In light of the EU’s lack of unity over how to approach Russia, the Council for the Baltic Sea States (CBSS), which includes Russia as a member, provides an important supplementary diplomatic forum for regional diplomacy in Europe. Stefan Gänzle argues the new Norwegian presidency of the CBSS offers a potential platform for establishing a dialogue between Russia and other European countries.
On 1 July this year, Lithuania passed the presidency of the Council of the Baltic Sea States to Norway. In the words of Ine Eriksen Søreide, at the occasion of the ministerial meeting on 1 June, the Norwegian one-year presidency intends to focus on green transformations – the so-called European Green Deal – with the goal of turning the Baltic Sea Region into an innovation hub for sustainability. It will also aim to find new ways to engage young people as well as maintain safety in the region by continuing to work on anti-trafficking and children’s rights and strengthening the fight against organised crime and cybercrime.
Since February 1992, the CBSS has regularly brought together the nine countries bordering the Baltic Sea as well as countries – such as Norway and Iceland (the latter since 1996) – that are part of the wider region. For Norway, membership in the CBSS has provided an opportunity to contribute to the peaceful development of a region at its doorstep.
The CBSS was founded – on a joint initiative by Denmark and Germany – in the immediate aftermath of the collapse of communism and quickly became a model for similar diplomatic endeavours in the region, such as the Barents-Euro-Arctic Council and the Arctic Council – in which Norway is strongly engaged. Originally established as a platform for intergovernmental cooperation, the CBSS pursued three core objectives at the time.
First, it attempted to provide channels of communication for several Baltic Sea region countries that had become either newly independent or were keen on restoring their diplomatic ties. Second, it focused on contributing to the solution of concrete post-Soviet challenges. Most prominently, the case of the Russia-speaking minorities that had migrated to Estonia and Latvia after these countries had been incorporated into the Soviet Union during the Second World War. Even though questions related to this issue continue to make headlines, the Council – like the EU – has addressed these problems in a collaborative way. Third, the Council was a diplomatic training exercise for the Baltic states, well before EU and NATO membership were imaginable.
These days have gone. EU and NATO enlargement have significantly altered the geopolitical landscape of the Baltic Sea region over the past twenty years. So has Russia’s annexation of Crimea and her subsequent involvement in the war in Eastern Ukraine.
In terms of tasks, the CBSS has increasingly focused on projects of functional as well as need-based cooperation, leaving hard politics outside its orbit. In its most recent Vilnius II declaration, it emphasises the importance of cooperation across borders to combat the consequences of the Covid-19 pandemic, promote further digitalisation, and improve the education and training of young people. Whereas the CBSS started with a rather broad portfolio of tasks, its mandate has been subsequently refined to focus on measures to support the development of a regional identity, improve safety and security, and establish a sustainable and prosperous region.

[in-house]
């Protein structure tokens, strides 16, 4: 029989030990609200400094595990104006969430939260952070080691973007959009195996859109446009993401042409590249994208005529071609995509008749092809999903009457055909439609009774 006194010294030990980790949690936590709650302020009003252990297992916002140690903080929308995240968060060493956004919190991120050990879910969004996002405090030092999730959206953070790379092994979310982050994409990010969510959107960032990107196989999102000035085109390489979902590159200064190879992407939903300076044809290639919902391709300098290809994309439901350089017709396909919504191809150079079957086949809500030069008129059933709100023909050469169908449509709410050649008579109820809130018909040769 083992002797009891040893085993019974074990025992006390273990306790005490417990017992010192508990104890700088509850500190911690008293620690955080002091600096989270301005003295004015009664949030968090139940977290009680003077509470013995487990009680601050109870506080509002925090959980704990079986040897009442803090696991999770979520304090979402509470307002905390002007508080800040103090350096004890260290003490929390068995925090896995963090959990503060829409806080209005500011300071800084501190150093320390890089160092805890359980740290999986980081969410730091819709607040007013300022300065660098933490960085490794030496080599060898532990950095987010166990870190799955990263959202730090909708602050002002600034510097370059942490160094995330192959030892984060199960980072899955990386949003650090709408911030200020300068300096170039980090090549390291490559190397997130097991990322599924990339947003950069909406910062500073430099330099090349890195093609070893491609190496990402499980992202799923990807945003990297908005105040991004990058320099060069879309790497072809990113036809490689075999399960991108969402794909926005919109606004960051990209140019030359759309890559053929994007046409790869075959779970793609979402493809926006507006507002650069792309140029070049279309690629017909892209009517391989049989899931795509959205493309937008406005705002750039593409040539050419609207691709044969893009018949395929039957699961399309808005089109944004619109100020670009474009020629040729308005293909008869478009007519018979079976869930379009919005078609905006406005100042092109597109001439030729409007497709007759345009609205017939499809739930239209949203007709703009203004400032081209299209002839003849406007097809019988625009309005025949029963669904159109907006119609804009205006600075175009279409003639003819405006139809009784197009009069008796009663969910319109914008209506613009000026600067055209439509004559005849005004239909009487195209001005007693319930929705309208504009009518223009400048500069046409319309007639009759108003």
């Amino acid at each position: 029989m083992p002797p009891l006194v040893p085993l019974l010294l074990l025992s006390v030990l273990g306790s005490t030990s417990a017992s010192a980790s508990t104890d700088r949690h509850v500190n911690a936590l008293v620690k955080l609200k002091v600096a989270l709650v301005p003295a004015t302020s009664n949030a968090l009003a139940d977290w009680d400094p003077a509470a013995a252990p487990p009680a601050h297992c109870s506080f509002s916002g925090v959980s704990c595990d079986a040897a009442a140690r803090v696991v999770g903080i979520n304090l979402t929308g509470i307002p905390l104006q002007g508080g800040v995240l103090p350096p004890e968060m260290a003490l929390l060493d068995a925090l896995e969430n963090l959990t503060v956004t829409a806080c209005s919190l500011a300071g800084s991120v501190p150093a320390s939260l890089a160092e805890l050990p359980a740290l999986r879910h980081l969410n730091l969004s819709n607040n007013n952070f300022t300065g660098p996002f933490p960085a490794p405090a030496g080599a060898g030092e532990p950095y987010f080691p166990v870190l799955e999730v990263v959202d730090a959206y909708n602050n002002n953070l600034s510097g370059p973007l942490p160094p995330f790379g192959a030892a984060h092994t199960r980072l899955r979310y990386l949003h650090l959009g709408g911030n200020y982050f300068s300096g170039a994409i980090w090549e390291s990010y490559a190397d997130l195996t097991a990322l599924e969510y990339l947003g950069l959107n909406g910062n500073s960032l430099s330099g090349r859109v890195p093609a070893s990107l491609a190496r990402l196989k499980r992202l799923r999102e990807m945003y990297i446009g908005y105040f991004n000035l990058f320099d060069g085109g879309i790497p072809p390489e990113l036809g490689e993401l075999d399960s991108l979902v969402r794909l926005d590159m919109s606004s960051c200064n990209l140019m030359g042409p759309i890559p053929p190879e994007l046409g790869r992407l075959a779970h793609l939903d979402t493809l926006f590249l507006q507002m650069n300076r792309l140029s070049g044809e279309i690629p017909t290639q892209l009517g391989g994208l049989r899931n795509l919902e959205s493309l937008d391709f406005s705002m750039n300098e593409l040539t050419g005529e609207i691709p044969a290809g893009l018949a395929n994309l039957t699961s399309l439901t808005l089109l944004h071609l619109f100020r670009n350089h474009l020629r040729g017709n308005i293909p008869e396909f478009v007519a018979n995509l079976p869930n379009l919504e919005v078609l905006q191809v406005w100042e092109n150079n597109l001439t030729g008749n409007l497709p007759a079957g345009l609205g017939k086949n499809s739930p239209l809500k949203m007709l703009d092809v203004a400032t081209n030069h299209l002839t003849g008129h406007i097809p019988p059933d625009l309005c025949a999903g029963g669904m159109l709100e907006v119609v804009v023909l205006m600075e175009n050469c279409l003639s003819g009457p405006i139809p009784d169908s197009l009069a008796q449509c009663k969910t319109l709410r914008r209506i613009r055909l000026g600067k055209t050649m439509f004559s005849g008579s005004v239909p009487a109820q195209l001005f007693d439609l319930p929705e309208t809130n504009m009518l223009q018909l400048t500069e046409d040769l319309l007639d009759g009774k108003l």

The return of ‘hard’ security since 2014
Sweden and Finland are not members of NATO. However, they have both started to consider pursuing closer relations since Russia’s intervention in Ukraine. Estonia, Latvia and Lithuania – in addition to being NATO members – are also bound to reorient themselves towards an exclusively Nordic framework of collaboration, such as the Nordic-Baltic Eight group.
EU-spurred initiatives aimed at keeping the Russian Federation involved in processes of international collaboration in the region have not triggered the aspired results, and, overall, the bilateral relationship is characterised by mutual distrust. Initiatives such as Nord Stream 2 have also failed to be framed as topics of mutual interest for countries in the region – and have instead been left at a strictly bilateral level, between Germany and Russia in this case.
Against this backdrop, the Council of the Baltic Sea States has been strengthened in terms of its capacity to handle small-scale projects that broadly fall in the realm of its core objectives. Over the past few years, the CBSS has acquired some confidence in managing various projects either supported at the regional level of its members or by the European Union. Russia has always emphasised how important it is to maintain the autonomy of the CBSS, something that the Norwegian presidency may be in a position to live up to.
As a matter of fact, the CBSS is for the time being one of the very few organisations where Russia and other European countries effectively speak to one another. While meetings between heads of state and government have been frozen since 2014, the CBSS has still been flexible enough to convene political meetings between ministries, which have taken place nearly every year, though no formal ministerial councils have been organised. The Icelandic presidency of 2017 – in the year celebrating the 25th anniversary of the Council – offered initiatives to help normalise relations with Russia. The Norwegian presidency – as a close partner of the EU but a non-EU member – is very well placed to support similar steps, provided that Russia is willing to return them.